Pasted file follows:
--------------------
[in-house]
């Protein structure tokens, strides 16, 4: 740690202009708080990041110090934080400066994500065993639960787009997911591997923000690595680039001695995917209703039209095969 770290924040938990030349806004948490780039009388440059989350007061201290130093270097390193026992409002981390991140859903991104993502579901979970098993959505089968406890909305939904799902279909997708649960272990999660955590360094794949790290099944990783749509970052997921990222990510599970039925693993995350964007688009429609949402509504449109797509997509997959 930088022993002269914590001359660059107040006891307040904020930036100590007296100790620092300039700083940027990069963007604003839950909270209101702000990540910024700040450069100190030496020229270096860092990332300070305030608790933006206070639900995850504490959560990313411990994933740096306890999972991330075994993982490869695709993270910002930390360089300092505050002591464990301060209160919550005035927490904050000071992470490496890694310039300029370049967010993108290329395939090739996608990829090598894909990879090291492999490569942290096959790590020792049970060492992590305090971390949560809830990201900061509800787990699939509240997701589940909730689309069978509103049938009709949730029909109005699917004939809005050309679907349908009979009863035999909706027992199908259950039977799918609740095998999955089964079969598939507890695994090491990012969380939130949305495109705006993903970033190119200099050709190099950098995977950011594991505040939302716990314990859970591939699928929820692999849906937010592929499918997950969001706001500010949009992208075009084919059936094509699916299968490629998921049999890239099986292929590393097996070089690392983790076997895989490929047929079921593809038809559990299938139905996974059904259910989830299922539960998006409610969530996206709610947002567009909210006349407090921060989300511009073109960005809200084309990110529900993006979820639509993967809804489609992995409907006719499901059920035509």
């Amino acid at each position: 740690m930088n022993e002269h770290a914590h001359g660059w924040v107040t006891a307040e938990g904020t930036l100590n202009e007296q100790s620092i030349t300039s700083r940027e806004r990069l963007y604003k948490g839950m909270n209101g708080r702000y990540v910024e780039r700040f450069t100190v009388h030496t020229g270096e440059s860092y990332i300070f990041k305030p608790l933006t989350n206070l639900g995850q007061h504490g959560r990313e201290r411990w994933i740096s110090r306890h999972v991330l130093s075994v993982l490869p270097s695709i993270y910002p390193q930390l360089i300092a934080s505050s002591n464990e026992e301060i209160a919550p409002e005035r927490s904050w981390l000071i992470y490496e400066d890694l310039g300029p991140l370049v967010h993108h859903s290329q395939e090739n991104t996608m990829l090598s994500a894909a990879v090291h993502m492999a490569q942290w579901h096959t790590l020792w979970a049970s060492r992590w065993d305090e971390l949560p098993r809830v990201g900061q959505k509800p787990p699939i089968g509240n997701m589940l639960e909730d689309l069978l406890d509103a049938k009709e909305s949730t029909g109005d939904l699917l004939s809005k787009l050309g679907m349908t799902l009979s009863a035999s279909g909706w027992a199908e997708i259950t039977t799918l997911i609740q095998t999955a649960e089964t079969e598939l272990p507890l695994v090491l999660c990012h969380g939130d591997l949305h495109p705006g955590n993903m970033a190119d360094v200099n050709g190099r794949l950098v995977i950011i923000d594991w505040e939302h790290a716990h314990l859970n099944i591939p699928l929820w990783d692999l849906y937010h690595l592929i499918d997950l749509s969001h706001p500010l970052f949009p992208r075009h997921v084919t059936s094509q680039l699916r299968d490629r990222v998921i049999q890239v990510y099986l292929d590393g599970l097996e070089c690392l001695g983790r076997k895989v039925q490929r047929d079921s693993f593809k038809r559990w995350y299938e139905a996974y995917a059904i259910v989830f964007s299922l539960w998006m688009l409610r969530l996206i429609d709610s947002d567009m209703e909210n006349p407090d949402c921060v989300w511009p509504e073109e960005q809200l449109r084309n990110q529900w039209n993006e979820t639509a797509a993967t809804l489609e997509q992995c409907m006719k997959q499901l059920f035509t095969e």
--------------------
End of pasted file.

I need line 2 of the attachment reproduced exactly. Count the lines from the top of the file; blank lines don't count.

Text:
């Protein structure tokens, strides 16, 4: 740690202009708080990041110090934080400066994500065993639960787009997911591997923000690595680039001695995917209703039209095969 770290924040938990030349806004948490780039009388440059989350007061201290130093270097390193026992409002981390991140859903991104993502579901979970098993959505089968406890909305939904799902279909997708649960272990999660955590360094794949790290099944990783749509970052997921990222990510599970039925693993995350964007688009429609949402509504449109797509997509997959 930088022993002269914590001359660059107040006891307040904020930036100590007296100790620092300039700083940027990069963007604003839950909270209101702000990540910024700040450069100190030496020229270096860092990332300070305030608790933006206070639900995850504490959560990313411990994933740096306890999972991330075994993982490869695709993270910002930390360089300092505050002591464990301060209160919550005035927490904050000071992470490496890694310039300029370049967010993108290329395939090739996608990829090598894909990879090291492999490569942290096959790590020792049970060492992590305090971390949560809830990201900061509800787990699939509240997701589940909730689309069978509103049938009709949730029909109005699917004939809005050309679907349908009979009863035999909706027992199908259950039977799918609740095998999955089964079969598939507890695994090491990012969380939130949305495109705006993903970033190119200099050709190099950098995977950011594991505040939302716990314990859970591939699928929820692999849906937010592929499918997950969001706001500010949009992208075009084919059936094509699916299968490629998921049999890239099986292929590393097996070089690392983790076997895989490929047929079921593809038809559990299938139905996974059904259910989830299922539960998006409610969530996206709610947002567009909210006349407090921060989300511009073109960005809200084309990110529900993006979820639509993967809804489609992995409907006719499901059920035509």